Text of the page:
There’s this park in my small city, that, for years, has not looked like more than a parking lot with weeds and tumbleweeds around it. It has park signage, and I’ve always chuckled in judgment, thinking to myself: “That’s not a park; it’s a parking lot. Doesn’t deserve a sign. Maybe they’ll develop it someday.”
Well, on a bike ride this summer I stumbled upon the actual park! Coming in from the other side, where there are 3 lakes with bike trails around them, I felt silly as I approached that lonely parking lot after seeing the beauty of this oasis practically in my backyard! I had made a judgment without having the whole picture.
Does this ever happen to you? You make a brief first impression, and create a whole negative story in your mind–where it stays until proven otherwise! You may even spread some bad press about that person, or organization, or situation to your friends and family, or post it on your social media. All the while, you only know one side of the story! Then, sometimes, like me, you find out there is more to that person’s behavior or what actually happened, and you feel like eating your words. But the damage has been done: you can’t take back words; you can only try to make repairs.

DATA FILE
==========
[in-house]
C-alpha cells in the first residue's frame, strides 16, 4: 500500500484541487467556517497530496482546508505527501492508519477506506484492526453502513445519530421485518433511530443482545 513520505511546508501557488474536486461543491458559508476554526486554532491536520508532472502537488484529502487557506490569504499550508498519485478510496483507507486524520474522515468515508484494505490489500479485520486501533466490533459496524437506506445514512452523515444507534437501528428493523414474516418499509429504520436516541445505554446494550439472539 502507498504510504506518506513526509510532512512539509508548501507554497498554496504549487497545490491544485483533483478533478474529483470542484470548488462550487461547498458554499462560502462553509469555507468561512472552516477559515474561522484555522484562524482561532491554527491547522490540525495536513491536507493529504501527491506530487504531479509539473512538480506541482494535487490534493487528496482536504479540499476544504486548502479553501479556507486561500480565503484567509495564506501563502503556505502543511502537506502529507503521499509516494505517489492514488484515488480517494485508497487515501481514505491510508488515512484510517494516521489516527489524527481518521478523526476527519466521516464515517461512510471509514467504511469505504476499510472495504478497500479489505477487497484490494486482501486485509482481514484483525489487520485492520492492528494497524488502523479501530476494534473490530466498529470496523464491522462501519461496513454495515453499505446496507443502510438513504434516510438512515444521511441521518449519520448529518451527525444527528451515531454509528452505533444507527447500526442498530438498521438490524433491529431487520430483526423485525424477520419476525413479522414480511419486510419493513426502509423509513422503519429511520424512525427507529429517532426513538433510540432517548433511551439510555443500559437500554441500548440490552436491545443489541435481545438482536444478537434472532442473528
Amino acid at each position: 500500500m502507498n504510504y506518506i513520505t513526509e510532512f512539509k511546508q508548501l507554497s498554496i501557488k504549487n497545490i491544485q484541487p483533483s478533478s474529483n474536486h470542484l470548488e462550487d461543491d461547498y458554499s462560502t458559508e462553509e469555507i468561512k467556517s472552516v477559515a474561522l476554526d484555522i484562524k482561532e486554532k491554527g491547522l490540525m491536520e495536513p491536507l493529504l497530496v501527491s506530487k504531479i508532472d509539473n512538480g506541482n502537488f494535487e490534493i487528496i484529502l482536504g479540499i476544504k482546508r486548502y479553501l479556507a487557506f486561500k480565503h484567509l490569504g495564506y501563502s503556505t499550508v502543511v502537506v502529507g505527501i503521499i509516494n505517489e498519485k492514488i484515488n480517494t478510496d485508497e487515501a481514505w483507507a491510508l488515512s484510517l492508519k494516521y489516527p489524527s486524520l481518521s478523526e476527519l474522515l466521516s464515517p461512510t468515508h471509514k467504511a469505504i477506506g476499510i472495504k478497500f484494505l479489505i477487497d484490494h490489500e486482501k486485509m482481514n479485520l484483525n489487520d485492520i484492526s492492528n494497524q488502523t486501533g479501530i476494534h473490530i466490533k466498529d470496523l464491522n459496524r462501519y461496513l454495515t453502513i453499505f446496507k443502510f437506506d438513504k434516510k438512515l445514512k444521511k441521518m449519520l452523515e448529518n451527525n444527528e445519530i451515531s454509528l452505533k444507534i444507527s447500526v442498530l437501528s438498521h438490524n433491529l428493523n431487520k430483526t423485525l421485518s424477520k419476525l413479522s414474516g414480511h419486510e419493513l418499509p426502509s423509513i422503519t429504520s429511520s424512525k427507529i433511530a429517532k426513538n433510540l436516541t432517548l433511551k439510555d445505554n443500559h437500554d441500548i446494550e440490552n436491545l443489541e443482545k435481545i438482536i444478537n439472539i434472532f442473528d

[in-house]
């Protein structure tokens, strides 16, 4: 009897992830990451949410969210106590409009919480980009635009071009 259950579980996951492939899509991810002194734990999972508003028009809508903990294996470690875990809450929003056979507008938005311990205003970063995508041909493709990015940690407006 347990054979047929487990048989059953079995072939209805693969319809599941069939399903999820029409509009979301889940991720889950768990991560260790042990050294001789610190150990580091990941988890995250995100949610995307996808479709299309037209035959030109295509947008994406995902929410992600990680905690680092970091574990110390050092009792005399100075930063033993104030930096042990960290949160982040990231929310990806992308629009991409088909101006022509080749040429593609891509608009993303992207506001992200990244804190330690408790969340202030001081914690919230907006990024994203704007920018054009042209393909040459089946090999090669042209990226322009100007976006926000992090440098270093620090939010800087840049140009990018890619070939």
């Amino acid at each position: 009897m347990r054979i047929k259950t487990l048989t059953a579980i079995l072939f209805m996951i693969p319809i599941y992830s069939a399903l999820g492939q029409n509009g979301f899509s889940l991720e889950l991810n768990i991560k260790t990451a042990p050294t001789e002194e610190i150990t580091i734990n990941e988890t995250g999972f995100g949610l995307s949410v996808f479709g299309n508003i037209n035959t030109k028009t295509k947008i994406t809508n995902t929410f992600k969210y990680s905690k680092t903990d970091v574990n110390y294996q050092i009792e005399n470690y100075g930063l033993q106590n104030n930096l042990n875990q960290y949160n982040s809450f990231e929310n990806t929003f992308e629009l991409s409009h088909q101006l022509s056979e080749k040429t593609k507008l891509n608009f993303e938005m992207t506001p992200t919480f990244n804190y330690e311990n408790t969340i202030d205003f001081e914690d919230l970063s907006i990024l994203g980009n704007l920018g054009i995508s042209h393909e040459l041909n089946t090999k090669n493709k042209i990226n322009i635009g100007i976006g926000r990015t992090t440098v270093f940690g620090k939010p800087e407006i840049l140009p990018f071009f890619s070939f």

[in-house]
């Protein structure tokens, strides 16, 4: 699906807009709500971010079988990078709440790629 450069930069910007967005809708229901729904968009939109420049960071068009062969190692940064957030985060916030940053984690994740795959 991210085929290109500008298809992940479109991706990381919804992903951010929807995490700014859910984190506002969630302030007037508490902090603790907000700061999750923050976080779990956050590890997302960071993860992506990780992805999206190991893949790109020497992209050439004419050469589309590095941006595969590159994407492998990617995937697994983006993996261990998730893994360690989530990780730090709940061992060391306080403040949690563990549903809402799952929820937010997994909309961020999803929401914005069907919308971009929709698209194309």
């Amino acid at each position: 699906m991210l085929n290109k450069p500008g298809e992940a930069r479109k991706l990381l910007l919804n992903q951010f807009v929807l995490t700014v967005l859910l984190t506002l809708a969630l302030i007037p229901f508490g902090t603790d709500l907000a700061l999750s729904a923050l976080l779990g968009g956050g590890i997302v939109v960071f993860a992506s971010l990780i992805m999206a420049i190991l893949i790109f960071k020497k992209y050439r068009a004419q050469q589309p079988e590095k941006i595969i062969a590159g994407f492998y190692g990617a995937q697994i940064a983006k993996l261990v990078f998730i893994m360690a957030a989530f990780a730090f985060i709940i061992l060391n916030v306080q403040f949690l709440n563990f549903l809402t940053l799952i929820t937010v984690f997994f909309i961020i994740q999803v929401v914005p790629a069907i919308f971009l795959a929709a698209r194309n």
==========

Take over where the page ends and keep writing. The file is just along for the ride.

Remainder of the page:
So, the lesson from the hidden lakes? For starters, assume positive intent, a principle in the book Say Anything, by Matt Kincaid. Assume there must be more to the story. Second, don’t cast a judgment without getting the other side of the story. Maybe you will never hear the other side–so then again, assume positive intent. The end result of staying open-minded and positive is going through life way more optimistic than the criticizers/judgers/cynics/deflators.
Now, where’s my bike? I need to get back to that park.
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